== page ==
By Daniel Uziel
In the course of international battle II, aviation was once one of the biggest business branches of the 3rd Reich. approximately forty percentage of overall German warfare construction, and million humans, have been taken with the manufacture of airplane and air strength gear. in line with German files, Allied intelligence studies, and eyewitness bills, this research explores the army, political, medical, and social features of Germany's wartime aviation undefined: construction, learn and improvement, Allied assaults, international employees and slave exertions, and way of life and dealing stipulations within the factories. Testimony from Holocaust survivors who labored within the factories presents a compelling new standpoint at the heritage of the 3rd Reich.
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Additional resources for Arming the Luftwaffe: The German Aviation Industry in World War II
According to Armaments Minister Albert Speer, this dependence caused a major bottleneck in aircraft production in 1943. Due to faulty subcontractors’ management the aero-engine industry suffered a shortage of crankshafts. As a result many engines were left uncompleted in the factories. The problem was with the manufacture of different standard forged parts of the crankshafts, which required special machinery. There were only two or three factories producing these parts and they were unable to deliver the quotas required for the increased production programs.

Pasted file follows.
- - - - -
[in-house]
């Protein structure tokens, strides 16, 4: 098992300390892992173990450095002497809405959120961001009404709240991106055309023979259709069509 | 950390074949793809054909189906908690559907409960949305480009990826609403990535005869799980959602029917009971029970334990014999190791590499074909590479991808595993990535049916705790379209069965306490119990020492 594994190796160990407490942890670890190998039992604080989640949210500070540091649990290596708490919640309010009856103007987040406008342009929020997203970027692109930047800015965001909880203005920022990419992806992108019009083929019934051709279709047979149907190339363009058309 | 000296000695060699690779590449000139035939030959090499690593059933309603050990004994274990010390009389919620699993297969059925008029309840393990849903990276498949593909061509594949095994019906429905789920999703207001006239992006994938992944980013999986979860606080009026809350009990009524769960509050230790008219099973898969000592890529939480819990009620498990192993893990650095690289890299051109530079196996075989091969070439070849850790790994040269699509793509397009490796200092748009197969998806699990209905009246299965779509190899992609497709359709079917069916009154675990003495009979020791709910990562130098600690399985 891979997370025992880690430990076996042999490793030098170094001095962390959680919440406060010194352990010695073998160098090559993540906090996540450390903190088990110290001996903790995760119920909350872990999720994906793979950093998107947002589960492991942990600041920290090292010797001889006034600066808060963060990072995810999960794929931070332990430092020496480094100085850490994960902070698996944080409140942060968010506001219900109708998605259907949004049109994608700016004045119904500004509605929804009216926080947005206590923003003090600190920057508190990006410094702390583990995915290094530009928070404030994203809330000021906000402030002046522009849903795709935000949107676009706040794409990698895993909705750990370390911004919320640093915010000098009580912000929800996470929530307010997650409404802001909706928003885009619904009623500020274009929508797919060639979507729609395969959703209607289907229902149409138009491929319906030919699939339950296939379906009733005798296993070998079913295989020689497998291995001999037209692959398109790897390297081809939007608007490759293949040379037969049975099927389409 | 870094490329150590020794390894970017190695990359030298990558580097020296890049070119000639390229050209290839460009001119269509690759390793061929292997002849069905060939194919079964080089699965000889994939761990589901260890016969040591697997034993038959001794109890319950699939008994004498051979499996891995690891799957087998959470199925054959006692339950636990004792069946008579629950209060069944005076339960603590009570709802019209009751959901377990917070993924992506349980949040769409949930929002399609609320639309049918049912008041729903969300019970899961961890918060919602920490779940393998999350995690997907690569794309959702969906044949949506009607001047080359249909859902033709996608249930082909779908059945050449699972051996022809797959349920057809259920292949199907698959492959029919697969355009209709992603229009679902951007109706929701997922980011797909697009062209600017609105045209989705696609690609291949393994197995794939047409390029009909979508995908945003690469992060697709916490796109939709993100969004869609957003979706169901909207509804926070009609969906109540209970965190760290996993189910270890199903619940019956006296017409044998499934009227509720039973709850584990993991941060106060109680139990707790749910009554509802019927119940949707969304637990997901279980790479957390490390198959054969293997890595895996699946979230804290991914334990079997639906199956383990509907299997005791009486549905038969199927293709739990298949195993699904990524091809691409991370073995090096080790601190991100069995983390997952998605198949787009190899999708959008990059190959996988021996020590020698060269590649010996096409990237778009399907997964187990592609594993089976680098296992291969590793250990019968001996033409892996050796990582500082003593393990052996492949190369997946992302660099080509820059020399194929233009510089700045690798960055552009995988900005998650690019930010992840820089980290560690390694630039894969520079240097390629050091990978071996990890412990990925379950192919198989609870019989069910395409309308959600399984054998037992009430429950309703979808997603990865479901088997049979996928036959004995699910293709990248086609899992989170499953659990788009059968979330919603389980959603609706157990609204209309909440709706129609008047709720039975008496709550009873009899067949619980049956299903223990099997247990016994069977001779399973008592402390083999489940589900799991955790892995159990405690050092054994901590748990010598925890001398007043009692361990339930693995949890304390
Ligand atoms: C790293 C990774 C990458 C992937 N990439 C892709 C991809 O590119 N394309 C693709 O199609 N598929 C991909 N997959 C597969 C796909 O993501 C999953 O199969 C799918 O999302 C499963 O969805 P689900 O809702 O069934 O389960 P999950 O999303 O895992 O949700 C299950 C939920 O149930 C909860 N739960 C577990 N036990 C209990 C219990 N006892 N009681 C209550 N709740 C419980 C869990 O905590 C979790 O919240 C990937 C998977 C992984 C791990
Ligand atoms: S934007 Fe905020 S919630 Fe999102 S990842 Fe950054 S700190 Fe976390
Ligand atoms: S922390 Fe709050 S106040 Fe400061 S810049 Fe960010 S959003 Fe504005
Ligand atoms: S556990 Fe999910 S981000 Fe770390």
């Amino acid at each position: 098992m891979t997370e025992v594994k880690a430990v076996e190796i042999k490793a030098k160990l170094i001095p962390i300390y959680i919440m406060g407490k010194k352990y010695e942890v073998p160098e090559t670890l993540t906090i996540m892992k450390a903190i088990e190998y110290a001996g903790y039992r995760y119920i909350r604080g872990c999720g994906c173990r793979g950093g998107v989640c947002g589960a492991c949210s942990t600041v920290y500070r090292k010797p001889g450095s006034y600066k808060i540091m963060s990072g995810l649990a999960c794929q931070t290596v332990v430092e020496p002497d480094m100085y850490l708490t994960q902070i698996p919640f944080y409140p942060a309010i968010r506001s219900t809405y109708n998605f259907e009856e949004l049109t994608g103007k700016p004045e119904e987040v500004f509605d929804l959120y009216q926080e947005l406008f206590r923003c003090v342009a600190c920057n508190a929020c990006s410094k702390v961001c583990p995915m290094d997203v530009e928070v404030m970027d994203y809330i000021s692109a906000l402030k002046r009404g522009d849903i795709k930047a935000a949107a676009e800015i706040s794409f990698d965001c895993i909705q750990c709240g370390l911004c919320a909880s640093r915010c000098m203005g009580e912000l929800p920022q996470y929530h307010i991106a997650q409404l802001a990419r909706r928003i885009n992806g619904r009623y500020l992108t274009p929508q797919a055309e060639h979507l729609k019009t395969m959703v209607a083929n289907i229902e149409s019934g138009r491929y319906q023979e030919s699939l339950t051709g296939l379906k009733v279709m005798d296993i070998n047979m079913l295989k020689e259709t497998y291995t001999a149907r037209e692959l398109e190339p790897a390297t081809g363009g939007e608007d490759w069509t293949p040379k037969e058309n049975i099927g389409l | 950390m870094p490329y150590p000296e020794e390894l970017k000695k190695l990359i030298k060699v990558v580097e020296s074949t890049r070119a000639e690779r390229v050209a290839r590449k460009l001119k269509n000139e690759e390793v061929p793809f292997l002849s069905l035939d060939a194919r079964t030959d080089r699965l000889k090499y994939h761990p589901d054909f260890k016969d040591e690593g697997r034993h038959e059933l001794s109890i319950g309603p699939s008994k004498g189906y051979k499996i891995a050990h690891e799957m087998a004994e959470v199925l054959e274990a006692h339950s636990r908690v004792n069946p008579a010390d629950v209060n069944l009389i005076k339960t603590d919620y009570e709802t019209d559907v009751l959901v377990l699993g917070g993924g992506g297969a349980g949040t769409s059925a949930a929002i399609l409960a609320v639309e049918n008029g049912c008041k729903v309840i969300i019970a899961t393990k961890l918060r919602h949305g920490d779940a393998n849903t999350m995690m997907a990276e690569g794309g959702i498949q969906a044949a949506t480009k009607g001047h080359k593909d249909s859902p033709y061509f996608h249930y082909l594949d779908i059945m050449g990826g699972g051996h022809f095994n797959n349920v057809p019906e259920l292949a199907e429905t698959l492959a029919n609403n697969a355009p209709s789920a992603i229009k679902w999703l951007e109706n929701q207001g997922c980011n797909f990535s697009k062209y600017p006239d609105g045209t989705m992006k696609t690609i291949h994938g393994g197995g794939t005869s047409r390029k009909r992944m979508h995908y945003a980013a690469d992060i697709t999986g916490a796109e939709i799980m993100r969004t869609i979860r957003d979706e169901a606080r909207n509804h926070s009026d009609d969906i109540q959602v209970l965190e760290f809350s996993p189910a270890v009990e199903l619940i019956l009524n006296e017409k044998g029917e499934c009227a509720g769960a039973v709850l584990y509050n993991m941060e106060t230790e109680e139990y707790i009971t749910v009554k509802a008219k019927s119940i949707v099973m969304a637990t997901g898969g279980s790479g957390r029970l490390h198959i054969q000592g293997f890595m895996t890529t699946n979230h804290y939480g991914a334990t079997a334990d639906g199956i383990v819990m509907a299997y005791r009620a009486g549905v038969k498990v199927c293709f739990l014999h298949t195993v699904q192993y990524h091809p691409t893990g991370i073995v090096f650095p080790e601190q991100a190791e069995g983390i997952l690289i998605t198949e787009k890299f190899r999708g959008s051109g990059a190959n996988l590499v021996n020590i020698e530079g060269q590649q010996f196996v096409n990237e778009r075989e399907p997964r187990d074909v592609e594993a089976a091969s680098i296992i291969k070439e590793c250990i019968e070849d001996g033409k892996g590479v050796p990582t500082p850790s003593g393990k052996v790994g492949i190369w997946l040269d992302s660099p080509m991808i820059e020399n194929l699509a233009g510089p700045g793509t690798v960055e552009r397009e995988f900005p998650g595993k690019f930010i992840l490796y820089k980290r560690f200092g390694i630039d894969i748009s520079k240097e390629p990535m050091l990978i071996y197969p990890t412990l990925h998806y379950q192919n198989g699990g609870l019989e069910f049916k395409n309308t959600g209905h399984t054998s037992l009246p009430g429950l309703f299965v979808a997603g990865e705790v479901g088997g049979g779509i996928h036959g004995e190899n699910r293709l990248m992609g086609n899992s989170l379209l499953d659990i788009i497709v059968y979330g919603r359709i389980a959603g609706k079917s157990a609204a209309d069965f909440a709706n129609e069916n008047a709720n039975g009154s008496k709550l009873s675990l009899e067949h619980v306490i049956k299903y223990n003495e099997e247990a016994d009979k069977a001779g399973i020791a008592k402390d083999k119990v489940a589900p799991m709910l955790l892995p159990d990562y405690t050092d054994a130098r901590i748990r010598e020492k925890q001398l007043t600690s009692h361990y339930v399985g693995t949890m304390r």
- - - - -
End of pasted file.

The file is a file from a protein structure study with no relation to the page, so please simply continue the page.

S. National Archives and Records Administration). The crankshaft crisis demonstrates one of the main problems affecting late-war aircraft production in Germany. The increasing interdependence of different parts of the industry on supply from outside sources was a symptom of the production of modern and complicated machines. A functioning and well-coordinated network of manufacturers was necessary in order to perform production of such machines. Production of a complete aircraft from beginning to end could not have been taken place in one single factory.
This negligence has led the management of the Sorau factory to publish on 28 June 1943 a leaﬂet, in which the employees received the following message: 1. The Aviation Industry at War 23 “Dear work comrades [addressed both to men and women]! 50 The employees were told that it was their duty to do more sport as workdays were becoming longer and therefore physically more demanding. The workers were therefore ordered to participate at least once a week in evening sport activities organized by the factory.